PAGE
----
Christoph Willibald Gluck - Alceste
Teatro Real, Madrid, 2014
Ivor Bolton, Krzysztof Warlikowski, Angela Denoke, Paul Groves, Willard White, Magnus Staveland, Thomas Oliemans, Isaac Galán, Fernando Radó, María Miró, Rodrigo Álvarez
ARTE Concert - 7 March 2014
Sometimes the simplest ideas are the best. That's the principal behind Gluck's reformist operas, reducing the stories and the nature of operatic expression to their dramatic essence, without over-elaboration or ornamentation. It's also the case this time (mostly) with director Krzysztof Warlikowski in his production of Gluck's Alceste for the Teatro Real in Madrid, one of the final productions under the artistic direction of the late Gérard Mortier. Gluck's reform operas are not puritan or spartan, but they provide a strong musical and dramatic framework for creative artists to work with and that is what is largely achieved here.
For Warlikowski, the simple question that needs to be asked when approaching an ancient drama like Alceste is what is it essentially about. For the director it's "the most philosophical story ever written" that confronts the question "could you die for someone?". It's also a royal family drama. Taking that as a starting point and thinking of it in terms of how that story has modern-day universal relevance, it seems obvious to think of Princess Diana and the impact of her death, but can a modern-day tabloid story really be considered to be comparable with ancient mythology?
Surprisingly, by getting right back to the essence of what Alceste is all about, and bringing a strong artistic and creative impulse to bear upon the work, Warlikowski is able to make the parallel meaningful. Typically, the director sets the tone and lays out his ideas in a prologue before the opera starts. This time it involves a five-minute film that shows Angela Denoke's Alceste being interviewed Princess Diana-style, where she covers many of the same issues and problems revealed in TV interviews with Diana. In it, she frankly discusses the difficulties of being in the public eye, of being unable to cope, of her post-natal depression and her rumoured suicide attempts.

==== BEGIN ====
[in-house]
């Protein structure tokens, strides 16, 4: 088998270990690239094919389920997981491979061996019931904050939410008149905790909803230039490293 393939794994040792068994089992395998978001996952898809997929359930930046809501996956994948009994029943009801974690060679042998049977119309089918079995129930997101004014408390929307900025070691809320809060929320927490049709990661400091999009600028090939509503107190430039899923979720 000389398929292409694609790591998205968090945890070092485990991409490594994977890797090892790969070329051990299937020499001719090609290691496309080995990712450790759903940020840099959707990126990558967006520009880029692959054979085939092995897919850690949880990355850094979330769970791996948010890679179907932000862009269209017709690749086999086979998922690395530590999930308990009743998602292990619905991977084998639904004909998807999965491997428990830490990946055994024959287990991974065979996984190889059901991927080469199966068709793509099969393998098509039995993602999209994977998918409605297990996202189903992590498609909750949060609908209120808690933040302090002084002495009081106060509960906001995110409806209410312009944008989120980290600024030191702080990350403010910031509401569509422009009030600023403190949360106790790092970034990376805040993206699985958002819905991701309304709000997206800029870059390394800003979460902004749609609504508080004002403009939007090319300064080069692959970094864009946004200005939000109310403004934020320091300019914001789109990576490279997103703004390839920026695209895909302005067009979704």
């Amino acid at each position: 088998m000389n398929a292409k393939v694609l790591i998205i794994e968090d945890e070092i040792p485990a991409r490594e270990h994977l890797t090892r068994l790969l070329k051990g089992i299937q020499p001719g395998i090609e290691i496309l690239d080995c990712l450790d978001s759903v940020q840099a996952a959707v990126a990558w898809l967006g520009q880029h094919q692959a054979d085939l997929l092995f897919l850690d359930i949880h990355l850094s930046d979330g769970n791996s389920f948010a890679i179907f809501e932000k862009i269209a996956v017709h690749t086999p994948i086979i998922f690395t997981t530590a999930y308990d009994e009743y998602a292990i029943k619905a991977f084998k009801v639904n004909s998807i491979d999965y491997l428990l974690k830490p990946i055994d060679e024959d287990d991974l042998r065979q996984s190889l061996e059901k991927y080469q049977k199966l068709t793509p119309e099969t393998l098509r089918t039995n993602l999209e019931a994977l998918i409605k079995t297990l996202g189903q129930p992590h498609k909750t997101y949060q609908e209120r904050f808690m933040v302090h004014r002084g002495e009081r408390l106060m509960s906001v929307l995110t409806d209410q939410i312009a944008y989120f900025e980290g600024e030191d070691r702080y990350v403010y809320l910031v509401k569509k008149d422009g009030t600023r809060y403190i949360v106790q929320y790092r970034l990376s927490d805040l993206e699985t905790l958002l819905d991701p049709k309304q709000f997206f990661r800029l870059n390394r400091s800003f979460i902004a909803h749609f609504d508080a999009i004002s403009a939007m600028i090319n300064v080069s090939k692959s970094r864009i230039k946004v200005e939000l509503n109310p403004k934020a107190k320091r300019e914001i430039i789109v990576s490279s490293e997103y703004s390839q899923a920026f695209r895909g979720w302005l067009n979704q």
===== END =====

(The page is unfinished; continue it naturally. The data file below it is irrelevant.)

That might seem like it has little to do with Alceste offering her own life in sacrifice to Apollo in exchange for her husband King Admeto who has just died, but it does provide us with some kind of background character detail that is credible for someone in her position which may be relevant as far as understanding the decision she has taken. Controversially, Warlikowski also creates entirely new dialogues (in English) to fill out the kind of anguish, confusion and uncertainty Alceste feels and reveal how it tears at family bonds. The director even introduces Admeto's father as a speaking character, and if the dialogue doesn't really carry the same kind of poetic force as Gluck's score, the purpose is clear and no less effective.
It's perhaps not so clear from the set design, but the effectiveness of the treatment is evident from the powerful pay-off in the finale. The stage and set design are of course not exactly what you would expect for Alceste, Act I taking place at a hospital, while Act III is set in a morgue rather than in Hell. That, as you might also expect, is actually the least of Warlikowski's conceits, the director even introducing a gypsy dance for no discernible reason, but much of the strangeness can be related to the state of mind of an Alceste who wanders around in a daze, more suicidal in her grief than sacrificial. Hercules however is fairly bonkers as well here. The conclusion however, a wheelchair-bound locked-in Alceste with husband and children presenting a distorted view of "happy families" is however utterly devastating, its bleak realistic view contrasting with the (forced) happy end of Gluck's music.
Warlikowski isn't afraid to confront such questions and work with the score in this way, making full use of the dance music not for ballets but to play out the dramatic setting he has imposed on the opera. Unfortunately, the performances in this production aren't quite up to the vision of the director. Ivor Bolton conducts the 1776 Paris version of the work well enough, but I'm not convinced that the Madrid orchestra really have the precision and rhythm to hold down and bring out the dynamic of the score. The timing of the chorus also occasionally seems to be out of step with the music. Musically, Alceste is one of Gluck's finest pieces, and Bolton keeps the flow well in line with Warlikowski's dramatic focus on an Alceste who is caught up in a nightmare of grief and breakdown.
This Alceste therefore needs to be a strong actress, and Angela Denoke brings a great dramatic intensity to the role. The Baroque dramatic soprano range isn't always within her comfort zone, she's inconsistent and can sound shrill when striving to reach and hold the high notes, but there's no question she gives it everything. The same could be said about Willard White as the Grand Priest and Thanatos, not always secure on the lower register, but he's a strong presence nonetheless. Paul Groves however was a strong and lyrical Admeto, equally intense on a dramatic level alongside Denoke.
Links: ARTE Concert